5. Make a New Year's Resolution -- Or Several

Take up a new sport, join a new club, meet new people and put yourself back out there. Giving to others is a tried and true way of taking the focus off your own problems. Babysit a dog, volunteer at a soup kitchen or shelter, or surprise a sad neighbor with a basket of goodies.

Nothing on this planet will chase away the woes like doing a good deed. And, most importantly, count your blessings.

No matter how bad the divorce and or break up was, you still have things to be thankful for.

6. Validate Your Difficulty

Do yourself a favor and validate that this may be difficult, maybe even really difficult. But also tell yourself that you can and will get through it.

7. Establish Boundaries

Setting boundaries (what you will and will not do) is always important for maintaining your emotional and relational health. Start by sharing your preferences with your friends, family, and even your ex (if you are still in contact). This will help your family and friends be sensitive to your needs at this time.

8. Create New Traditions

For example, cook a special holiday meal, visit the family you were not able to visit because you historically visited your in-laws, or plan a social gathering with friends.

9. Have a “Plan B”

Even the best-laid plans go awry. You might feel you are ready for the big family gathering, but when you get there you find you feel suffocated with questions and tilted, nodding heads trying to support you. Identify a family member or friend to save you from such sympathetic misery. Have a back-up plan so if you need to leave, you can, but won’t go home to cry in your eggnog all by yourself.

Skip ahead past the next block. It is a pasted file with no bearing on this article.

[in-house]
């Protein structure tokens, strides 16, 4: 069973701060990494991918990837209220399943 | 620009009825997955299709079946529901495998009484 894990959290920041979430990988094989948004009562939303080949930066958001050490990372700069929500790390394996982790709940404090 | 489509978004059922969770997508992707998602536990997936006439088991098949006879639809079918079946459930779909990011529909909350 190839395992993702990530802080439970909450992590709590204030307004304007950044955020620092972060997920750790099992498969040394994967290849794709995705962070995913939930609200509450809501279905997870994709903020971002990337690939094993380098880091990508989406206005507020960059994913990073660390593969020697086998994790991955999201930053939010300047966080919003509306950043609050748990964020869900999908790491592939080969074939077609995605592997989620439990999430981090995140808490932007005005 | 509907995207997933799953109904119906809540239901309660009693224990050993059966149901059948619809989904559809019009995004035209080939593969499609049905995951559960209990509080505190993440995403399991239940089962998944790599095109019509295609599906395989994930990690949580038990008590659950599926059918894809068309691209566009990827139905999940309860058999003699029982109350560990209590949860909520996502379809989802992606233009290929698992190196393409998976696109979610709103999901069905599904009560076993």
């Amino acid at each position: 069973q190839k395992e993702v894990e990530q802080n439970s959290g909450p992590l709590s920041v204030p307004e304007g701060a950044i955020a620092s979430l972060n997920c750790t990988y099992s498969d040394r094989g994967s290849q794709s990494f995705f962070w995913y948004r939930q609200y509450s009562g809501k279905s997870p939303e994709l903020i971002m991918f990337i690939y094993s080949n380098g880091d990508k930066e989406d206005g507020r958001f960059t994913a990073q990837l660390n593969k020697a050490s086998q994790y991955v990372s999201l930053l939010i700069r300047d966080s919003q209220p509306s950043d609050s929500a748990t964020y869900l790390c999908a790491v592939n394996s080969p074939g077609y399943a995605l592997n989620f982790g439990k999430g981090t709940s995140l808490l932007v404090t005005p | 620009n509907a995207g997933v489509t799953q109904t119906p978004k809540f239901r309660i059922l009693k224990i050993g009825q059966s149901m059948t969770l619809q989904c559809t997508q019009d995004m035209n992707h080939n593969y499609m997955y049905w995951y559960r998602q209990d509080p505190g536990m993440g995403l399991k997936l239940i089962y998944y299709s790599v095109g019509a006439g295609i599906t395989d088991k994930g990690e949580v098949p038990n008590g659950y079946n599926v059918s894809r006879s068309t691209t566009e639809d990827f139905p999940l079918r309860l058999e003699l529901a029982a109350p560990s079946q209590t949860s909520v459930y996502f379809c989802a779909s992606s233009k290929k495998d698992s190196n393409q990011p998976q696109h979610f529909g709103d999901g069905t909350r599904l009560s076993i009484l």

10. Take a social media sabbatical

Studies show that when we’re already feeling down, scrolling through Facebook can make us feel worse. Comparison is the thief of joy as the saying goes, and you might be better off skipping the endless stream of carefully staged holiday photos from friends. Divorce and social media do not go well together. Delete the app from your phone and enjoy a few Facebook-free days.

Shaking off your loneliness and reclaiming the holidays are all about taking care of yourself for a change. Kick those unrealistic expectations to the curb and ignore the selective memory that plays tricks on you.

You will create new memories, new traditions, and feel stronger that you got through this, overcame it, and reached the other side. What you do now is entirely up to you. I encourage you to make the best of it, regardless of divorce and holiday dread or how mad you are or how much it hurts to see so much change.

Also, keep in mind that the first year is often the hardest (especially for those who did not want the split) but, for most people, each year that passes is easier and easier. The good news is you’ll survive. The better news is that so will your kids.

Take Control of Your Future

Whether relocating after a divorce is by choice or not, our team will help you plan for your move while keeping your financial well-being in mind. Kimberly Surber and Leslie Valant, both Certified Divorce Financial Analysts® can guide you in your financial decisions that will help transition you to your new life in your new location successfully.

Both Kimberly and Leslie provide step-by-step guidance on matters related to divorce. With a wide range of experience and expertise related to divorce issues, our team will simplify the process and provide much-needed clarity in areas such as long-term tax consequences, asset, and debt analysis, dividing pension plans, continued health care coverage, stock option elections, protecting support with life insurance, and much more.

This information is not intended to be a substitute for seeking legal advice from an attorney. For legal or tax advice please seek the services of a qualified attorney and/or qualified tax professional.